• transform would have to convert that HTML into the structure I have defined above. There's a way to set pure HTML too, but then you expose yourself to XSS. Therefore I would rather have that transform bit in between. – Juho Vepsäläinen Mar 20 '16 at 18:06
  • And that will work even if the nonreact component also adds loads of other data that will not passes the transform methods? (in this case generated graphs/images). I will try it out later tonight and see if I can get i working. – mathan Mar 20 '16 at 18:48
  • I would suggest defining a transform for all data you expect. Then you have nice amount of control over it. – Juho Vepsäläinen Mar 20 '16 at 19:01

In React, <Link to="/home" title="home">home</Link> is just the sugar for

  { to: "/home", title: "home" },

It does is transformed into that before your code is executed. Simply placing the text <Link to="/home" title="home">home</Link> won't do anything special.

You will probably make your life easier if the response is more like

[{'textToRender': {to: "/home" title: "home" text: "home }}]

Then, in a component that actually renders these you would iterate over these and create Links for that, in render

render: function() {
  var linksResponse = ... // how ever you get them
  var elements = linkResponses.map(function(entry) {
    return Object.keys(entry).map(function(text) {
      var linkData = entry[text];

      // real action happens here
      var link = <Link to={linkData.to} title={linkData.title}>{linkData.text}</Link>;
      return link;
  return elements;
  • Does this not require that I render the output fetch from AJAX? In my case the 3rd party component does the ajax calling and renders non-react html to the div. PS. I have updated my question with some more info. – mathan Mar 20 '16 at 15:59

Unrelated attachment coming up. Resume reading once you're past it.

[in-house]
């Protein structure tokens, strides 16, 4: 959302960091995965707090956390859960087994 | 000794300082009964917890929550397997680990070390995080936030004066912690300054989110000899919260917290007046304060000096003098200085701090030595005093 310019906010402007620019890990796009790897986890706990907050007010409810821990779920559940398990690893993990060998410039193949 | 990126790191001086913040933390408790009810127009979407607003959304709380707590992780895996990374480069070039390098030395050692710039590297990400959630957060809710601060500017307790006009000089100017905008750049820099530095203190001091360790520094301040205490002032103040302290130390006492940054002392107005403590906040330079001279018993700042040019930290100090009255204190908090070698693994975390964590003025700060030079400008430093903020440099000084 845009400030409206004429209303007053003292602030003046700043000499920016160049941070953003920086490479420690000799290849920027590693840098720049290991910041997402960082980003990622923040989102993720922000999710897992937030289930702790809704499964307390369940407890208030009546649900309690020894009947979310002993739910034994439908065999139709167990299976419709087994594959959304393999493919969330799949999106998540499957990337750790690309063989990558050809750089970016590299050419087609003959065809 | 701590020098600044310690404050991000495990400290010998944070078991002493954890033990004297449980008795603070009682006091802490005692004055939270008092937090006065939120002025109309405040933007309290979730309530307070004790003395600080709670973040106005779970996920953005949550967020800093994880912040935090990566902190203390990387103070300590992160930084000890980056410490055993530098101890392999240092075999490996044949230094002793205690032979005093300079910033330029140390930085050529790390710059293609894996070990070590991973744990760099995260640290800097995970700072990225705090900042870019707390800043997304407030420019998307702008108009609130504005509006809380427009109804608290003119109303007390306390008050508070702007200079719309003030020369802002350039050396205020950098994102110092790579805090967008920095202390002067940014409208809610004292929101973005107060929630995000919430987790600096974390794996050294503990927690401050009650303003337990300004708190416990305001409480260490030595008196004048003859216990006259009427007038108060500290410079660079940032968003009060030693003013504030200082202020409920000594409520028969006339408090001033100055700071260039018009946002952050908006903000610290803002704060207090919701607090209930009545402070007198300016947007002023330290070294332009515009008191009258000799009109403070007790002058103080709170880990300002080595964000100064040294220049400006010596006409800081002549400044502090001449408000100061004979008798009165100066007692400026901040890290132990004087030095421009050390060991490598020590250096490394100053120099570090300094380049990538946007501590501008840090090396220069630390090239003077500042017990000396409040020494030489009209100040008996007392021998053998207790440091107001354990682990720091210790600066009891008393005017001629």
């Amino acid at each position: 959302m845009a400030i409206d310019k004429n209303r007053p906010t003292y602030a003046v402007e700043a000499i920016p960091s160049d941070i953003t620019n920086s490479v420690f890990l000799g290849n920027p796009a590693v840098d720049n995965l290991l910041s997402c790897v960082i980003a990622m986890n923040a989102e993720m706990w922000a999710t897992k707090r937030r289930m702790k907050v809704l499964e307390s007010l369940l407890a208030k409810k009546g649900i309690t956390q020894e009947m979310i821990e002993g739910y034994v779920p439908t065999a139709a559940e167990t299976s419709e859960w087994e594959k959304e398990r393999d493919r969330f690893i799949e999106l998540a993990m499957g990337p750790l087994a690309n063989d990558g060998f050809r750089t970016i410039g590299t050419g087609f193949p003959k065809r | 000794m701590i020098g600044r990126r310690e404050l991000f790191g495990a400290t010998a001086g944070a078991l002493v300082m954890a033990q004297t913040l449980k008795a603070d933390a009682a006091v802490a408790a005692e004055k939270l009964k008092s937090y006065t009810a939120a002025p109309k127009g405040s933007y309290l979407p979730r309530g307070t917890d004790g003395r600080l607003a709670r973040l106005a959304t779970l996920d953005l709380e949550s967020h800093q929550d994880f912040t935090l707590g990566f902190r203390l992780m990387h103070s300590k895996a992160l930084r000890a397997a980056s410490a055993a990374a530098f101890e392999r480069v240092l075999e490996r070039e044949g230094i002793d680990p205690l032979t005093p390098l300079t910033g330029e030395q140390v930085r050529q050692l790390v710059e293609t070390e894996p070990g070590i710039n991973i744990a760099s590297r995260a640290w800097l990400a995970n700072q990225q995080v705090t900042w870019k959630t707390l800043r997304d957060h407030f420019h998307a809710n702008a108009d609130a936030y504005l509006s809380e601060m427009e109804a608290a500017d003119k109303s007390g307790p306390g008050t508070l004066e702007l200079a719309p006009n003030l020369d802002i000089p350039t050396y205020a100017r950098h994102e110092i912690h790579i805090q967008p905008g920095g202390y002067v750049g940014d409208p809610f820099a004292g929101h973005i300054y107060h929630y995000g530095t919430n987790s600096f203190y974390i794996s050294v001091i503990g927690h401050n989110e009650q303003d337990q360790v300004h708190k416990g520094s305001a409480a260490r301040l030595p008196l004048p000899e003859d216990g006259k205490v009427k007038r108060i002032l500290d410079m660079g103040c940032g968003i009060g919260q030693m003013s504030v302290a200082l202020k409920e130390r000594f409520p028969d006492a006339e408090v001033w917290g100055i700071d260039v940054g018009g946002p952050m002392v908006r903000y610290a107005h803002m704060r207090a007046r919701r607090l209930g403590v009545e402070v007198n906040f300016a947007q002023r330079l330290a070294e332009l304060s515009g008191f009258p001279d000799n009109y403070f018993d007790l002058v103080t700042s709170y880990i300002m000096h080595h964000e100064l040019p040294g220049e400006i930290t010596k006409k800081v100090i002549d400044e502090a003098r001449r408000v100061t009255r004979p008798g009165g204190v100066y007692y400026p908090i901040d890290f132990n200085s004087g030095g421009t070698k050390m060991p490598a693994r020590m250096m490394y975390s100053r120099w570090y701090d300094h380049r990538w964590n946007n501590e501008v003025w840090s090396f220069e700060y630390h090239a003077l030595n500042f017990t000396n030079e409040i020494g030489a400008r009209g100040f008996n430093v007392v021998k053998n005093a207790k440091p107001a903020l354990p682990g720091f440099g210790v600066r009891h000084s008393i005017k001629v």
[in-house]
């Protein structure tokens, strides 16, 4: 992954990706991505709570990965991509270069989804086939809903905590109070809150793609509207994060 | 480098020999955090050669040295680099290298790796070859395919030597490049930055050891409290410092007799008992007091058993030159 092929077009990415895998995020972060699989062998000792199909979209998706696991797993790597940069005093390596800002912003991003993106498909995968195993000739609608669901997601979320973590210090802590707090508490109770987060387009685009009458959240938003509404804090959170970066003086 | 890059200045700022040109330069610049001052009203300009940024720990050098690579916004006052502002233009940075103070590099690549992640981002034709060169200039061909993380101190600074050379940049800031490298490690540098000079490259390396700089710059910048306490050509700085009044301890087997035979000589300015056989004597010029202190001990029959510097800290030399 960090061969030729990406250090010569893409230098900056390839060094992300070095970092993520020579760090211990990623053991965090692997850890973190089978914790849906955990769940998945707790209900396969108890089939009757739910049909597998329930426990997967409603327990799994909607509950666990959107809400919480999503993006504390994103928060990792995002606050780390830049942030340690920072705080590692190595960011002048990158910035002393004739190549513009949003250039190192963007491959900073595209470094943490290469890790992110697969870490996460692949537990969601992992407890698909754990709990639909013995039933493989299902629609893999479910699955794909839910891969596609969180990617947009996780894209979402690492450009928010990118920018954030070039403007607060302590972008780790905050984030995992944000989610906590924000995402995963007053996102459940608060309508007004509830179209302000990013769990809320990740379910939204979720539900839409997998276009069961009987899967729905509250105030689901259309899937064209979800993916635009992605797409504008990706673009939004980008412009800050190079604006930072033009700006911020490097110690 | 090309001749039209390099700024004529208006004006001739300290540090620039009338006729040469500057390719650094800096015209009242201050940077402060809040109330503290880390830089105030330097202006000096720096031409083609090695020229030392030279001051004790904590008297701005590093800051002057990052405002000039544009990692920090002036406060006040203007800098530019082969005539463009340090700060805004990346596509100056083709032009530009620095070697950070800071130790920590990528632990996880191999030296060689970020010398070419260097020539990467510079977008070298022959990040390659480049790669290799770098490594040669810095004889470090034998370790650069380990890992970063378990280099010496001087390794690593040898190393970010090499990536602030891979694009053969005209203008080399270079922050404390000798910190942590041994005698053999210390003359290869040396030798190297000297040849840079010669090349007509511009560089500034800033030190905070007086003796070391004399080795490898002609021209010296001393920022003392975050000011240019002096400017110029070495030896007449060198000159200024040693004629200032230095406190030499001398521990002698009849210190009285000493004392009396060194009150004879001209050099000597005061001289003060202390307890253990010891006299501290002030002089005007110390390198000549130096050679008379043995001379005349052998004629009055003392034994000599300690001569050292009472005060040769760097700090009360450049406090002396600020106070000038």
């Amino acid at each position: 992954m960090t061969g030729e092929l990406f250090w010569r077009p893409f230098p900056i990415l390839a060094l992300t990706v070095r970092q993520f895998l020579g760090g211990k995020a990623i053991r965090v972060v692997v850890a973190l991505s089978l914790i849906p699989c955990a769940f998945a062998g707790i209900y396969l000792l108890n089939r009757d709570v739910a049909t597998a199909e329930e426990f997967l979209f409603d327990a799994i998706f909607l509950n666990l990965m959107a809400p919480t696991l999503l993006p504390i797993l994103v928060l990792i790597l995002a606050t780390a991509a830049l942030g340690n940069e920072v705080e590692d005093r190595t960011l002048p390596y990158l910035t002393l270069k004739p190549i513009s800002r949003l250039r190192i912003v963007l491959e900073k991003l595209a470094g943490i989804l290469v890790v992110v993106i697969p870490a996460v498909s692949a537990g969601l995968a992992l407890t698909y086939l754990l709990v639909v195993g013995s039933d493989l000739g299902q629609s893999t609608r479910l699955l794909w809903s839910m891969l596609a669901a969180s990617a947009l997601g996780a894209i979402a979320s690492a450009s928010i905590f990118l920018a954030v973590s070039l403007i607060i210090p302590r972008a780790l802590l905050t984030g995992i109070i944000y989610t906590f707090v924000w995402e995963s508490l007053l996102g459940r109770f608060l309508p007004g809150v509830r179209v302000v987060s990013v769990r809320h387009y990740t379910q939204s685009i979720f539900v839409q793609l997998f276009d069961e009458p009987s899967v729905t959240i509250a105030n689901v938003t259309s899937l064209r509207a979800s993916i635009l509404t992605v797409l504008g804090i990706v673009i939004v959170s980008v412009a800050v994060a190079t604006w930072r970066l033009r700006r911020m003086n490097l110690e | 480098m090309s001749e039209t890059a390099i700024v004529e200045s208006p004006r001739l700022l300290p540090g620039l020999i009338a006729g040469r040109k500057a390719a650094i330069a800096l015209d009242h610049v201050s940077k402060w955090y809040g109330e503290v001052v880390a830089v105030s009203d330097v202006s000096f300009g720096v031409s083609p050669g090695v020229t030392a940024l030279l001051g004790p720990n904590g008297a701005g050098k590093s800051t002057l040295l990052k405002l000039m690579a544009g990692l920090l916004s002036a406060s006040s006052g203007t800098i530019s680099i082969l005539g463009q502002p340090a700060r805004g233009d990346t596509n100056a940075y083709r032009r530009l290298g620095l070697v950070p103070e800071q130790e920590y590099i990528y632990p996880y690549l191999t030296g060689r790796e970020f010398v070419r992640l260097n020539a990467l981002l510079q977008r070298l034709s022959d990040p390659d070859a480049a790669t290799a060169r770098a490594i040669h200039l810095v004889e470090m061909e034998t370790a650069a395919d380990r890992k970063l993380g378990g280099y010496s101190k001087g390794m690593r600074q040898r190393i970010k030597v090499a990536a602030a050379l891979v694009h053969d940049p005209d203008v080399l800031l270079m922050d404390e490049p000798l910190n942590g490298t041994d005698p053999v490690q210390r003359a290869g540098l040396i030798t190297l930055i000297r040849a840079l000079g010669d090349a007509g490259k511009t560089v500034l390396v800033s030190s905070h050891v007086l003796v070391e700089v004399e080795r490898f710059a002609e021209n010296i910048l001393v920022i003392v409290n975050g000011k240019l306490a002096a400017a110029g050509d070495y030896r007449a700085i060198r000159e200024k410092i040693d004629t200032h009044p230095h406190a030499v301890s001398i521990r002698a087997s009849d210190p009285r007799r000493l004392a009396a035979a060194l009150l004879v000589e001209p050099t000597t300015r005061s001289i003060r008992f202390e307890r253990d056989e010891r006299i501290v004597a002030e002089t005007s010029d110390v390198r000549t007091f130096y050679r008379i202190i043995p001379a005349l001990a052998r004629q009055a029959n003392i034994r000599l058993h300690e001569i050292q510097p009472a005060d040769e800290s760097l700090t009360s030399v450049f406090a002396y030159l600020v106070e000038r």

It's absolutely possible. At my current project I fetch a large chunk of markup from an API. This is normal HTML with a few custom tags in it. These custom tags have corresponding React components in my app. What you want to to is make us of a library such as html-to-react (https://github.com/mikenikles/html-to-react). The way this works is that it parses the markup string and creates an object that represents the DOM for that markup. This object is in turn rendered to a React element. You can have custom tag handlers, telling html-to-react what to do when it finds a non-standard tag in the markup.

It works something like this:

let markupstring = '<div>lots of markup, 100kb</div>' // String
let parsedMarkup = htmlparser.parseWithInstructions(markupstring, function(){return true;}, processingInstructions);

How to configure prosessingInstructions is documented in html-to-react documentation. parsedMarkup is a valid React element.

Your Answer

By clicking “Post Your Answer”, you agree to our terms of service, privacy policy and cookie policy

Not the answer you're looking for? Browse other questions tagged or ask your own question.